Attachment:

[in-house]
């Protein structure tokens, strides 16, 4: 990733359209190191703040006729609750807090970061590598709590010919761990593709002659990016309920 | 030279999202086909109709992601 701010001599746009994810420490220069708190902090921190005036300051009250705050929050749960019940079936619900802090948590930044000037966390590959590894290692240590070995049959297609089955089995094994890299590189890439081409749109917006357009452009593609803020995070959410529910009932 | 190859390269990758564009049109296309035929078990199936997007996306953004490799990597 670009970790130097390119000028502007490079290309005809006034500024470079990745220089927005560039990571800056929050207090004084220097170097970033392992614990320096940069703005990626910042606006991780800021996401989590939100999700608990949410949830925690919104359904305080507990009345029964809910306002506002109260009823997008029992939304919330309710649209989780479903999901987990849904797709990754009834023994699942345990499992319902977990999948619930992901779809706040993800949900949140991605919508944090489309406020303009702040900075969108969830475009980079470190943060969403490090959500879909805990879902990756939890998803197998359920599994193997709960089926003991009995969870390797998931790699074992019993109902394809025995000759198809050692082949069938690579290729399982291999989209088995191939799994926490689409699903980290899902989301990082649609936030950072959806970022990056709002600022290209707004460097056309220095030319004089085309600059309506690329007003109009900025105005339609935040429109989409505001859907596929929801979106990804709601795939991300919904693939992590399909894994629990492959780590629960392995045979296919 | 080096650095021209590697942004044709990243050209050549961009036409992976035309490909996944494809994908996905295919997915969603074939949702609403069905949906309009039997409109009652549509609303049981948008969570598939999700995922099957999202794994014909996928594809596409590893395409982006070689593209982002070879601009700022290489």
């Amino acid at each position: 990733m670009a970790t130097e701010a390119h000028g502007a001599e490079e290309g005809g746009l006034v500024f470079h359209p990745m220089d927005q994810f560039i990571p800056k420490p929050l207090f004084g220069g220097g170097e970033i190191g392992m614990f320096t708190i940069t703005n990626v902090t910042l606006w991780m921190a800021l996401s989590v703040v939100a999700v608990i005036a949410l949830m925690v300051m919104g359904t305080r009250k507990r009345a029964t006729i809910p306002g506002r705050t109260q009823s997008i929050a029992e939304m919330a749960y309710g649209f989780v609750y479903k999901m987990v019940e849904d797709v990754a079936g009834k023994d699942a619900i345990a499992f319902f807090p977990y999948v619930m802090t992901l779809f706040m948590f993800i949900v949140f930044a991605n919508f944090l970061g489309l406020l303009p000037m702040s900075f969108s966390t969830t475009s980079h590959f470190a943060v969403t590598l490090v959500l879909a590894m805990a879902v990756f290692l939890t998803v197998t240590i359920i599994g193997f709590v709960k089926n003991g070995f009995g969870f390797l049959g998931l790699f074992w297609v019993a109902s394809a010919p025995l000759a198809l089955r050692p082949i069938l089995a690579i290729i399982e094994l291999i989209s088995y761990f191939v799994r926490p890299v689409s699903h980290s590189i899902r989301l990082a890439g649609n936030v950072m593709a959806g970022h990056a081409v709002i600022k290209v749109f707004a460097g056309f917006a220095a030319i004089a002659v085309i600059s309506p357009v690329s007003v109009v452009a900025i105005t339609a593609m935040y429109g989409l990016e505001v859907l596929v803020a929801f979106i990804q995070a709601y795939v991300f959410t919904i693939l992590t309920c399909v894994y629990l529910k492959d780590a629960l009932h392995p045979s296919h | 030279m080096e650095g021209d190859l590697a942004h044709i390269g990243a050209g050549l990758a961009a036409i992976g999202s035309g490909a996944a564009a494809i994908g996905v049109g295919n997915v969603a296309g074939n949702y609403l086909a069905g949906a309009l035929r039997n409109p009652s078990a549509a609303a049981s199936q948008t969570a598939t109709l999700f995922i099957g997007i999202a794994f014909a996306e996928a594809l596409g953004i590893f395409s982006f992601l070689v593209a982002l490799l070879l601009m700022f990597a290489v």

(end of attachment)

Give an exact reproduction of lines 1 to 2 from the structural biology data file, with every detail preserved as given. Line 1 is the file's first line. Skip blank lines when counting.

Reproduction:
[in-house]
């Protein structure tokens, strides 16, 4: 990733359209190191703040006729609750807090970061590598709590010919761990593709002659990016309920 | 030279999202086909109709992601 701010001599746009994810420490220069708190902090921190005036300051009250705050929050749960019940079936619900802090948590930044000037966390590959590894290692240590070995049959297609089955089995094994890299590189890439081409749109917006357009452009593609803020995070959410529910009932 | 190859390269990758564009049109296309035929078990199936997007996306953004490799990597 670009970790130097390119000028502007490079290309005809006034500024470079990745220089927005560039990571800056929050207090004084220097170097970033392992614990320096940069703005990626910042606006991780800021996401989590939100999700608990949410949830925690919104359904305080507990009345029964809910306002506002109260009823997008029992939304919330309710649209989780479903999901987990849904797709990754009834023994699942345990499992319902977990999948619930992901779809706040993800949900949140991605919508944090489309406020303009702040900075969108969830475009980079470190943060969403490090959500879909805990879902990756939890998803197998359920599994193997709960089926003991009995969870390797998931790699074992019993109902394809025995000759198809050692082949069938690579290729399982291999989209088995191939799994926490689409699903980290899902989301990082649609936030950072959806970022990056709002600022290209707004460097056309220095030319004089085309600059309506690329007003109009900025105005339609935040429109989409505001859907596929929801979106990804709601795939991300919904693939992590399909894994629990492959780590629960392995045979296919 | 080096650095021209590697942004044709990243050209050549961009036409992976035309490909996944494809994908996905295919997915969603074939949702609403069905949906309009039997409109009652549509609303049981948008969570598939999700995922099957999202794994014909996928594809596409590893395409982006070689593209982002070879601009700022290489």